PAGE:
Scores are up. Home runs are really on the rise. And the earned run averages are really, really up. But one stat is down for the regional round of this year’s NCAA baseball tournament. Attendance is down from the pace of 2021. And, for a very clear reason.
2022 is a year where many of the major college games programs with excellent attendance each year are not hosting an NCAA regional. By “several” we more honestly mean “Southeast Conference”. Because reliable trendsetters from Mississippi State, Arkansas, LSU and Ole Miss didn’t qualify to have postseason baseball on their fields.
In the case of Mississippi State, to play the postseason. The defending national champions – for three more weeks – did not advance. The others didn’t win a #1 seed and went on the road to Regionals for this first round at least.
If one wonders, the last time any of these top four programs hosted an NCAA region was in 2011.
Now, as the first weekend of this year rolls around, there are sure to be super regional hosts, up to half the pitch in fact. But the record at the box office is already clear, measured by the day of the opening of the regional.
Across the sixteen venues, published attendance numbers for the 32 matches in the first round amounted to just under 122,000. That’s not terrible for a sport that outright claims only a niche in most markets. But here, baseball means absolutely more than anywhere else.
How many? Just take what Fridays at three of the four SEC executives’ stadiums have done in 2021. Between Mississippi State, Arkansas and Ole Miss, the first-round tally last June was… 59,585. Yes , just half of what the whole country did last Friday (or due to the weather Friday and Saturday in a few places). And that was with LSU missing a year as host, which would have been worth around another 30,000 of the total.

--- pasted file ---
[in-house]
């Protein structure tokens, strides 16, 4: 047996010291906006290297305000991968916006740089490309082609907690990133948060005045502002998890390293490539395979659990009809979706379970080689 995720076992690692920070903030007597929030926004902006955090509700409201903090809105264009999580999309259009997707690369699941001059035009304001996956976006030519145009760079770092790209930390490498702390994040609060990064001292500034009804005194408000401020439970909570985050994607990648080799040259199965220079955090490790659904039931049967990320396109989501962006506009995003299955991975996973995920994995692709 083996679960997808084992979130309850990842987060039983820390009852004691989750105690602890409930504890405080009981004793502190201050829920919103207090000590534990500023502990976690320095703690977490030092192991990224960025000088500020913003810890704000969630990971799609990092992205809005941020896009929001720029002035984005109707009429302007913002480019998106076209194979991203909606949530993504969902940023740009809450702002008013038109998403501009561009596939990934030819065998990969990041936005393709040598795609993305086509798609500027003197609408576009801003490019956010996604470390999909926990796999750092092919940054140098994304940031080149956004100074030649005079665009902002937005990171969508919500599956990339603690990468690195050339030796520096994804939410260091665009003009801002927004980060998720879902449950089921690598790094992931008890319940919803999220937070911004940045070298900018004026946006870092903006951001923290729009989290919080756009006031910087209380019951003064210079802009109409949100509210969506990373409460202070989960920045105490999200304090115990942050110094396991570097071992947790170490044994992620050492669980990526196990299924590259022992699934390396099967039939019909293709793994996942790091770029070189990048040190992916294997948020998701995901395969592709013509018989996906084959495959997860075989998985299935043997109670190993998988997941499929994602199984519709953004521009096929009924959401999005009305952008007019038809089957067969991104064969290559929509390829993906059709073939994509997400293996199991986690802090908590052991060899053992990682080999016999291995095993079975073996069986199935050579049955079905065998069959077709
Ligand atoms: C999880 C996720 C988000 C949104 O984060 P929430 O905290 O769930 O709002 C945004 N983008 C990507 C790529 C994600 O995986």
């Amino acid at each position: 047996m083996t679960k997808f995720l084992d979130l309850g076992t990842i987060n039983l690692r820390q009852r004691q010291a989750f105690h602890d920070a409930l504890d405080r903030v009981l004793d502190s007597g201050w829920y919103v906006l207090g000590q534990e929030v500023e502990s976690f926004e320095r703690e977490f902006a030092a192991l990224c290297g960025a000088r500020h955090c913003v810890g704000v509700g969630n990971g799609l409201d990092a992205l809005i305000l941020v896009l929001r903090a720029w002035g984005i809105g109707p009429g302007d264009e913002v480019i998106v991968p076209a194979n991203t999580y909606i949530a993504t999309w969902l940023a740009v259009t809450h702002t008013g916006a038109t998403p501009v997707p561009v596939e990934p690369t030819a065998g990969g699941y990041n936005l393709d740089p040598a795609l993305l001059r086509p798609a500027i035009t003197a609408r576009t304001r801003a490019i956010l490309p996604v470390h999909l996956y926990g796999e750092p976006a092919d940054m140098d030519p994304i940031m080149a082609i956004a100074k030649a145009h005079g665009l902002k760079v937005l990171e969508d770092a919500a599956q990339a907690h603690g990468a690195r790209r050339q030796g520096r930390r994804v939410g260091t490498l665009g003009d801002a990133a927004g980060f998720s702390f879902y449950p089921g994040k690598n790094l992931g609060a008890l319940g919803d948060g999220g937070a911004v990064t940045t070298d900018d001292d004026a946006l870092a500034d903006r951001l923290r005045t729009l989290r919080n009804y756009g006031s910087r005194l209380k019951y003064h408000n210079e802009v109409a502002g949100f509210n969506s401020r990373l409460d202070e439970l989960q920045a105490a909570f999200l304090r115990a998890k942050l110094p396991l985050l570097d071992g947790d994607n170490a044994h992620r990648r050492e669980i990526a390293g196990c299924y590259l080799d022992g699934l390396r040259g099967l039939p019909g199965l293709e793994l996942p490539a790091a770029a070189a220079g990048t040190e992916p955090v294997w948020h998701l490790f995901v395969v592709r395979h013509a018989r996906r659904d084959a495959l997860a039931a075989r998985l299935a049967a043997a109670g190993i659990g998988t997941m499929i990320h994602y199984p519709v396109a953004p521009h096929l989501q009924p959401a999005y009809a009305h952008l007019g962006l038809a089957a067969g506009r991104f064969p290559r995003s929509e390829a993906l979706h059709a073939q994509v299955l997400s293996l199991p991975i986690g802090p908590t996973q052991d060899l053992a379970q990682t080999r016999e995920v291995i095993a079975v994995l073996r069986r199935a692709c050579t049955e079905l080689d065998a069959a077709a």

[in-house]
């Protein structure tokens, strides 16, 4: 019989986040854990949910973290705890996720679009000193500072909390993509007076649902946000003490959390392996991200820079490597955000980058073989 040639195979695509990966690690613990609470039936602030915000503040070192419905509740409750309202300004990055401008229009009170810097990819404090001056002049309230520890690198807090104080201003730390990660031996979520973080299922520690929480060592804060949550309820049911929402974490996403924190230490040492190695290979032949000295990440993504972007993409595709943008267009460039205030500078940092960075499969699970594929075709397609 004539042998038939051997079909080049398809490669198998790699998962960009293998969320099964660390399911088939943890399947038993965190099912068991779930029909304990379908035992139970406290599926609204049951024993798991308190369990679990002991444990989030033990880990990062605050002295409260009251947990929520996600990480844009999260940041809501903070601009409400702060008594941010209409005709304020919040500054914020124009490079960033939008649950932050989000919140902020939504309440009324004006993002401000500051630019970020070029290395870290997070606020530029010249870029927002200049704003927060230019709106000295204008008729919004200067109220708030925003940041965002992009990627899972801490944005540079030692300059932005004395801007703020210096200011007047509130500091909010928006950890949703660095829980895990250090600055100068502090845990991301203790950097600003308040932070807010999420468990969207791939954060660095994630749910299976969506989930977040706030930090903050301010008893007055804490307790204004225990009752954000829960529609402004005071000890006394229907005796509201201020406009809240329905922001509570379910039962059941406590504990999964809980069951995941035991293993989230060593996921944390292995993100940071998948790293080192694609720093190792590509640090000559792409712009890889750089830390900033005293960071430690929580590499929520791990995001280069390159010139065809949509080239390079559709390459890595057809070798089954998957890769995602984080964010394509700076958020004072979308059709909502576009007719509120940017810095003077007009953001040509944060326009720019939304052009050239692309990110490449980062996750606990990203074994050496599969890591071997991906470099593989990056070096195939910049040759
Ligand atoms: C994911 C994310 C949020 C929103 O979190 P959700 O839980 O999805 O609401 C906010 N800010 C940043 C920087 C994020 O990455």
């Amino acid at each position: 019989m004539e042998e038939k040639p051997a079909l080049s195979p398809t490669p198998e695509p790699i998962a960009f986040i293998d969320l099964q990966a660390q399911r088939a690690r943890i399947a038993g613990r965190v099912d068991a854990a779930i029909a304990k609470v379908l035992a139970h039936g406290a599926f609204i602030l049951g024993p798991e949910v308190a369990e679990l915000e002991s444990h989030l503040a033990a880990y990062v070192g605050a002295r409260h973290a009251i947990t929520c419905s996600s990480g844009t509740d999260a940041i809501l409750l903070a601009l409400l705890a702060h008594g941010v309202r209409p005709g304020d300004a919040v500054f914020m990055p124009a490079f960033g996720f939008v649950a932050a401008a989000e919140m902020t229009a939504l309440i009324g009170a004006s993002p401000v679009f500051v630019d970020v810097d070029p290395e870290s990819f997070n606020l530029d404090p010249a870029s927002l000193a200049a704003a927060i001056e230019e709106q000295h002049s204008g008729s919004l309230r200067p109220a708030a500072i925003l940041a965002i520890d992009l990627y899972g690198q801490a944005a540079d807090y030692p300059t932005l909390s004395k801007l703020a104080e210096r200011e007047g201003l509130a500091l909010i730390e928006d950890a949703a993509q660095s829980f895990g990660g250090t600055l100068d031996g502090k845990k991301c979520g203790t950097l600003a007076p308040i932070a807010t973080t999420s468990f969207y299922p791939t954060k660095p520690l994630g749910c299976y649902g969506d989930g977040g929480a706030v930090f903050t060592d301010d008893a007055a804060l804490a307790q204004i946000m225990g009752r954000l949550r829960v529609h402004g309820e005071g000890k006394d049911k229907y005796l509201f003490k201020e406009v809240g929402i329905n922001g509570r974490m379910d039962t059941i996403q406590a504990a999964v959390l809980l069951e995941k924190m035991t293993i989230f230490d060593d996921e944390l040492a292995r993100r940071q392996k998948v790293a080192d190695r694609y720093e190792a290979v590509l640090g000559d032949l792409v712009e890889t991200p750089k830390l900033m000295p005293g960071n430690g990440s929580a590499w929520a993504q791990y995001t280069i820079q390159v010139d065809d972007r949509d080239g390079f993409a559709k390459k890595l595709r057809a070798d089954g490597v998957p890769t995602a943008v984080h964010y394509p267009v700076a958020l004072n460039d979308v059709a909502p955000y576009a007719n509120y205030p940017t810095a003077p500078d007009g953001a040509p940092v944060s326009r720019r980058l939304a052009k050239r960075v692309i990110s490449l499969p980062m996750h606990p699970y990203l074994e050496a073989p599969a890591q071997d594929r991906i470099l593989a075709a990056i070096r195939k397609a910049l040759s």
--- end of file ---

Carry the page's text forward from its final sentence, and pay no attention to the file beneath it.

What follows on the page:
In fact, if four more 2021 SEC venues — Gainesville, Nashville, Knoxville and Columbia — are added, a year ago the NCAA’s opening days had nearly 90,000 fans anyway. It is not simply a local inflation of the number of spectators. NCAA events allow almost no free tickets other than player families, playing staff and media. So when a host publishes attendance, the dollars returned to the NCAA must match.
Perversely, this is a factor as to why a number of sites that have secured hosting rights this year or any year are not attracting big doors. With no free tickets and out-of-session school attendance, it’s barely a fail by SEC standards. Yes, even in venues that don’t follow their conference parents – we’re looking at you, Nashville.
None of this implies the need for a return to the old days of sites attributed to revenue potential, i.e. the purchase of regions, in which the state of Mississippi was a happy participating in the late 80s. The current seeding = location system is just for teams that earn the right. Just because Maryland can’t draw flyweights to games doesn’t mean this remarkable 22 Terrapin team should be sent down any road. Former national champions Oregon State are attracting what would watch batting practice at MSU and LSU and certainly deserve to host because of what’s happening on the field more than around it. Etc.
Yet… there is an argument for making regionals simply mean more when played on grounds where it means more. More fans in the stands than anywhere but Omaha, that is. Maybe next year, gang. Maybe next year.
Regional 2022 first day, attendance at two matches (either Friday or *delayed by the weather to Saturday):
College Station 12,353
Calm water 11,160
Chapel Hill 5,947
*Coral Gables 7,456
College Park 4,679
#Tennessee hadn’t listed an attendance for the first game of their two Fridays, so the crowd for this final game for the Vols is doubled.
For comparison, here are the 2021 numbers from the SEC sites. And note that Mississippi State opted to play Friday’s early game, as has become fashionable in the postseason picture. This year, eight of the 16 hosts also played the opener either to beat weather threats or to keep their throwing fresher over the two days.
SEC 2021 First-day regional venues, attendance at two games